The Wal-Mart Age of Air Travel

In 1955, a Trans World Airlines flight from Boston to Los Angeles would take 12 hours and cost $106 in 1955 money, which is damn near a thousand dollars today. New York to Paris was 14 hours and three times as much. I just as of writing looked up a New York to Paris flight for two weeks from now, and the flight can be had for under a thousand today-dollars and is over in 7 hours flat. What was once a luxury item available only to the wealthiest Americans is now a commodity made accessible to as many people as possible.

Recently, a much more popular travel blogger wrote about his experience on Spirit airways. If you've been living under a rock for the last decade, Spirit is one of the new waves of low-cost carriers (LCCs, in the parlance). In his experience, the tickets were unbelievably cheap if you can figure out all the little rules the LCCs use to nickel and dime you -- if you're not careful they end up being more expensive than the conventional carriers -- but it also ends up with a clientele that casually drops racial slurs in mixed company. This has the potential to sound like a very classist statement, and certainly the people who could afford to drop a typical household's monthly take-home in 1955 probably included their fair share of such people. In fact, in 1955 it's pretty unlikely that TWA would even let a black person on their plane, even if they could afford it. In fact, I do feel a little icky even writing this paragraph, because I think travel has the potential, more than any other activity, to open ourselves up to different people with different perspectives. And in fact I'm certain 99.9% of Spirit flyers are perfectly reasonable people trying to get somewhere while spending as little as possible. And I'm not saying this just to hedge. I really believe that almost everybody who gets on a plane is a perfectly normal, respectful person who is not inclined towards dropping the n-word and just wants to get from Point A to Point B.

But I've never heard anyone just outright spew racial slurs on a United flight, and I have seen someone get kicked off the plane for being overly drunk and belligerent with the flight attendant.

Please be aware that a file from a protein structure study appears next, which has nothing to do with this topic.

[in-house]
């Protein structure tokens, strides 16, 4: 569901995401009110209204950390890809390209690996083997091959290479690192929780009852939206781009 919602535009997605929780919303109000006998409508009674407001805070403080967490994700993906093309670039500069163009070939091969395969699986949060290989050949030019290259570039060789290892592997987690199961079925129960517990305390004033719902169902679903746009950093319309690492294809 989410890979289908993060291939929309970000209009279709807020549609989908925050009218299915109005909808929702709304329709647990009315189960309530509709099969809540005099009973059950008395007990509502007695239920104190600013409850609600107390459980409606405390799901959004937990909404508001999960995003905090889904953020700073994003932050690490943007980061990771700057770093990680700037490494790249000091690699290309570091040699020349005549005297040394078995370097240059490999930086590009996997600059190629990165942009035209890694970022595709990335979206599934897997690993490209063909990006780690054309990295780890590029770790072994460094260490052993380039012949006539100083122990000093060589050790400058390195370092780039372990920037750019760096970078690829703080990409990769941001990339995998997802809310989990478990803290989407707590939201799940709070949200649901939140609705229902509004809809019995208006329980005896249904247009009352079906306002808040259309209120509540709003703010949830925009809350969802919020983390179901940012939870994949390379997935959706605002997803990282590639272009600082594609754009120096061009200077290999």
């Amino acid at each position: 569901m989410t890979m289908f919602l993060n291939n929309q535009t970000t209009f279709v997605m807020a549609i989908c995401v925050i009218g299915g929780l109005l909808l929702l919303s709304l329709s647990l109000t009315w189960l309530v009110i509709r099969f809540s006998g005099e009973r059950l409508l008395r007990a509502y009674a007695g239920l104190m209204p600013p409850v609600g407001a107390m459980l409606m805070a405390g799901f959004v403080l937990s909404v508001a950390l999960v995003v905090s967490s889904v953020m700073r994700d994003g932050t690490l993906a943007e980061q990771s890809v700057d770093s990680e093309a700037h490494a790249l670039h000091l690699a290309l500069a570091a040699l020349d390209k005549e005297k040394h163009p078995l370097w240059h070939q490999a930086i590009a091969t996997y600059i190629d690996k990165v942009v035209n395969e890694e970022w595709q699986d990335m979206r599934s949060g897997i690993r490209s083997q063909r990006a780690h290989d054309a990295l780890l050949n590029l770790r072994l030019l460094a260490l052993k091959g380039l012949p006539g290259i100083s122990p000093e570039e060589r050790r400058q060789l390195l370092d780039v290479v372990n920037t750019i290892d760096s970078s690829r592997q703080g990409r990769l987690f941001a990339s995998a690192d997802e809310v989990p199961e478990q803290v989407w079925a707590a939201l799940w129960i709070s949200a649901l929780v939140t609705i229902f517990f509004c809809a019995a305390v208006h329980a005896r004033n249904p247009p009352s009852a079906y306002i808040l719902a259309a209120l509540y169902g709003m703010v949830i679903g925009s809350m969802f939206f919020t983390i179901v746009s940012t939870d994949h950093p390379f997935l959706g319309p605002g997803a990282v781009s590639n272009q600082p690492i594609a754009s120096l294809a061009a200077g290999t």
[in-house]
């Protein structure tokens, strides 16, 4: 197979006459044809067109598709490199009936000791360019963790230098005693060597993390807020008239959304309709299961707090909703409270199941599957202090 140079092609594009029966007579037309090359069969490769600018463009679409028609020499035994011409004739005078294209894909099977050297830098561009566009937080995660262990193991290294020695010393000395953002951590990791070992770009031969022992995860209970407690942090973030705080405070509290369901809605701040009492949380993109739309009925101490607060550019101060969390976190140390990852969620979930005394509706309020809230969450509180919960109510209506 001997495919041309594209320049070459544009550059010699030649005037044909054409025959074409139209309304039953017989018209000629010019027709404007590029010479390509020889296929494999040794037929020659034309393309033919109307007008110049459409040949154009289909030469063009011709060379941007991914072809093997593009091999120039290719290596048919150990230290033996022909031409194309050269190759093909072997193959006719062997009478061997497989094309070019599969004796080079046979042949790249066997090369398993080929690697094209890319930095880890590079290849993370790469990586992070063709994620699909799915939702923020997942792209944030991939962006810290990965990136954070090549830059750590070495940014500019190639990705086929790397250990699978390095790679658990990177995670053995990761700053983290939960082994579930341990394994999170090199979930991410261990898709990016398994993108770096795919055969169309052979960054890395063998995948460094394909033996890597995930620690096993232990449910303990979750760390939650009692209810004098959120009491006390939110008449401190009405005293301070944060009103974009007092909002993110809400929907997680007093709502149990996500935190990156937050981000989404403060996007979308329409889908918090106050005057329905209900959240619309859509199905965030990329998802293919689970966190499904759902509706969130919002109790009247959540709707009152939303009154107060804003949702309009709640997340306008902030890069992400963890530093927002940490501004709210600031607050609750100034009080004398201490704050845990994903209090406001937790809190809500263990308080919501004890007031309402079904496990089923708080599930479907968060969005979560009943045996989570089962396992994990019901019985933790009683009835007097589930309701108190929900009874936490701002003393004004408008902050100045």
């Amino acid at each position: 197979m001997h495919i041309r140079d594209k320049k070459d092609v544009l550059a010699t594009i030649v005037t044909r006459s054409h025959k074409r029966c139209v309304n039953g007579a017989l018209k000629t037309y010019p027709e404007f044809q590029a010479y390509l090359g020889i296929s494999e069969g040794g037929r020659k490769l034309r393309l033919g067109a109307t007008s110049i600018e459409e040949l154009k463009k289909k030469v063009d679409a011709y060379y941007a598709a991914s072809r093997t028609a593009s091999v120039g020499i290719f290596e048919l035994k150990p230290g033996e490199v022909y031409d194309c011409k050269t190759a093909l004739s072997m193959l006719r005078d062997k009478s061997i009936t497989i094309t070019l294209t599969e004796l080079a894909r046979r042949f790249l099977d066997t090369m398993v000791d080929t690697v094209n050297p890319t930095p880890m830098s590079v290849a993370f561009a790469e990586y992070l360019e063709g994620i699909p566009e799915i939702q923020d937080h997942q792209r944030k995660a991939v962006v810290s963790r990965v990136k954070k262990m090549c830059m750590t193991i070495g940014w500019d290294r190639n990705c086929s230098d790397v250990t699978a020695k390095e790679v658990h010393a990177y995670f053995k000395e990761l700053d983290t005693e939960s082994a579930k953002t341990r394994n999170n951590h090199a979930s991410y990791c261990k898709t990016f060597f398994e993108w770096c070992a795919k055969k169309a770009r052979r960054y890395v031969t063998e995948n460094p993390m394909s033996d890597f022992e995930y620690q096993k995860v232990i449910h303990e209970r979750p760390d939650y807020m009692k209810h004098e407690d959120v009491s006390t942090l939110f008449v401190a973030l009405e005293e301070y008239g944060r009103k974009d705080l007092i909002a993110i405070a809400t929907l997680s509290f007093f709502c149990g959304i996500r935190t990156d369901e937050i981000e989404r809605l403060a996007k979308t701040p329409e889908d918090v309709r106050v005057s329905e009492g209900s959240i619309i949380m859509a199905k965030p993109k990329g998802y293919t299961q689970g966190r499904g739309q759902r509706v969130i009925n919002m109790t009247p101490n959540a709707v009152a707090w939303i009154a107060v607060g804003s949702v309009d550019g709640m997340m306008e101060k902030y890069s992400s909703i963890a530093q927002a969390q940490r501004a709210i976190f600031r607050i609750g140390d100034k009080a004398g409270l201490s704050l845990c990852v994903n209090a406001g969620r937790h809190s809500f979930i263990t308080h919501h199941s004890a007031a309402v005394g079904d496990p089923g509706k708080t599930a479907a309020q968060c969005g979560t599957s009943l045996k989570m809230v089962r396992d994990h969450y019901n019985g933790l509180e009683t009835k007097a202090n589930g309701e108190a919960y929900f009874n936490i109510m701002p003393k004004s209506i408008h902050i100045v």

LCCs, and the even newer ultra-LCCs, have democratized air travel. This means that more people have access who didn't before. Frequently those are people in low-paying jobs who just want to go see a family member or a wedding and they couldn't afford to do it before but now they can, which is awesome. It's great that people can take family vacations abroad and don't have to be rich to do it. But it also means that everybody's fantasy of the non-existent Golden Age of air travel, where everyone is in a suit or a nice dress and the seats are Morris chairs bolted to the floor and the flight attendant offers to light your cigar with your Scotch, meets the harsh reality of the Wal-Mart Age of Air Travel.

When the automobile first came out, before the Model T, there were coach builders who would take the chassis and engine and build whatever you could imagine around it. Clark Gable's car looked nothing like any other car on the road. This was luxurious and exclusive and made cars into art museum pieces. It was also staggeringly expensive. There are modern equivalents. For example, Carrozzeria Touring took the Alfa Romeo 8c Competizione ($299,000 in the US markets, €199,000 in Europe) and built the Disco Volante (each car was custom, but a typical price was $500,000). The point is, exclusive things, things made with human craftsmanship instead of a factory, with human attention to detail and the best quality bits and pieces cost substantially more than their mass produced counterparts. The ability to mass produce low quality goods for very low prices drives the big box chains like Wal-Mart.

And that cheap, low quality mass production has spread into the airline industry. A typical business class seat on a typical regional aircraft for a typical width X pitch = area of 5.5 square feet. A "premium economy" seat may have 4+ square feet, and coach has about 3.75 square feet. So a business class seat is nowhere near twice as big a footprint as a coach seat, but the tickets are frequently two or three times the cost of a coach seat. Meaning the profit margins on business class seats are much higher than coach, but the airfares of the past made them sufficiently exclusive that most people didn't pay for them. They were trying to sell Clark Gable's bespoke automobile to people who wanted a Model T.

Furthermore, because of deregulation in the 70s and more fuel-efficient planes and lower fuel costs, airline tickets in general are as cheap as they've been historically. And the old truism that "you get what you pay for" still applies to the airline industry.

The net effect of this is that more and more people want to fly, and the airlines really would like to increase the supply, but buying more airplanes is expensive and has a few years of lag time, while jamming more seats into a given airplane is cheap and easy and quick to implement.